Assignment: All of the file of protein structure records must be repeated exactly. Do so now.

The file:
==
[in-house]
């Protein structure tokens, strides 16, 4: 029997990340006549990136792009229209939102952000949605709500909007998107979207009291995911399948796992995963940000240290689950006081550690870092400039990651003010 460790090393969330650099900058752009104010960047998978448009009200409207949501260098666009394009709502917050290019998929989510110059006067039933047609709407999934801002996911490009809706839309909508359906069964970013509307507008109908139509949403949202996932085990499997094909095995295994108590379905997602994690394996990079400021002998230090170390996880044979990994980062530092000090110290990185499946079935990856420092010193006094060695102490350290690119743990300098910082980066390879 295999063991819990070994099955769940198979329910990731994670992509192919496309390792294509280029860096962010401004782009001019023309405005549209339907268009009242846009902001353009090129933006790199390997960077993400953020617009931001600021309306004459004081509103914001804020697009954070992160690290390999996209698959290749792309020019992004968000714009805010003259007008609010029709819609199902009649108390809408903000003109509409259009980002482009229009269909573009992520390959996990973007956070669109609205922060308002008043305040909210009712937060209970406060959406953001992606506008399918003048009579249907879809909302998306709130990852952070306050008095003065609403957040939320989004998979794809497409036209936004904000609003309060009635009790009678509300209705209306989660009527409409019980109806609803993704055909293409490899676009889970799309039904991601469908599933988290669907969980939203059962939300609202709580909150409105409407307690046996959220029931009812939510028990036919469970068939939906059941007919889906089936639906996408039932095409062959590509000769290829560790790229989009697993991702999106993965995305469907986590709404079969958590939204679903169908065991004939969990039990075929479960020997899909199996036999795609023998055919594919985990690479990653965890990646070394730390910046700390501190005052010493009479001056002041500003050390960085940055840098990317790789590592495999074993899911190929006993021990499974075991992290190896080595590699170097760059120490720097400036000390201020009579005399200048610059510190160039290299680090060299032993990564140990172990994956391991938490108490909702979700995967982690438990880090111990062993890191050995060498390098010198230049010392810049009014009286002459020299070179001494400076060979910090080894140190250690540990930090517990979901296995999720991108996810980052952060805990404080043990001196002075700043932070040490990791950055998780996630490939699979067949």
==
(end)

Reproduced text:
[in-house]
């Protein structure tokens, strides 16, 4: 029997990340006549990136792009229209939102952000949605709500909007998107979207009291995911399948796992995963940000240290689950006081550690870092400039990651003010 460790090393969330650099900058752009104010960047998978448009009200409207949501260098666009394009709502917050290019998929989510110059006067039933047609709407999934801002996911490009809706839309909508359906069964970013509307507008109908139509949403949202996932085990499997094909095995295994108590379905997602994690394996990079400021002998230090170390996880044979990994980062530092000090110290990185499946079935990856420092010193006094060695102490350290690119743990300098910082980066390879 295999063991819990070994099955769940198979329910990731994670992509192919496309390792294509280029860096962010401004782009001019023309405005549209339907268009009242846009902001353009090129933006790199390997960077993400953020617009931001600021309306004459004081509103914001804020697009954070992160690290390999996209698959290749792309020019992004968000714009805010003259007008609010029709819609199902009649108390809408903000003109509409259009980002482009229009269909573009992520390959996990973007956070669109609205922060308002008043305040909210009712937060209970406060959406953001992606506008399918003048009579249907879809909302998306709130990852952070306050008095003065609403957040939320989004998979794809497409036209936004904000609003309060009635009790009678509300209705209306989660009527409409019980109806609803993704055909293409490899676009889970799309039904991601469908599933988290669907969980939203059962939300609202709580909150409105409407307690046996959220029931009812939510028990036919469970068939939906059941007919889906089936639906996408039932095409062959590509000769290829560790790229989009697993991702999106993965995305469907986590709404079969958590939204679903169908065991004939969990039990075929479960020997899909199996036999795609023998055919594919985990690479990653965890990646070394730390910046700390501190005052010493009479001056002041500003050390960085940055840098990317790789590592495999074993899911190929006993021990499974075991992290190896080595590699170097760059120490720097400036000390201020009579005399200048610059510190160039290299680090060299032993990564140990172990994956391991938490108490909702979700995967982690438990880090111990062993890191050995060498390098010198230049010392810049009014009286002459020299070179001494400076060979910090080894140190250690540990930090517990979901296995999720991108996810980052952060805990404080043990001196002075700043932070040490990791950055998780996630490939699979067949």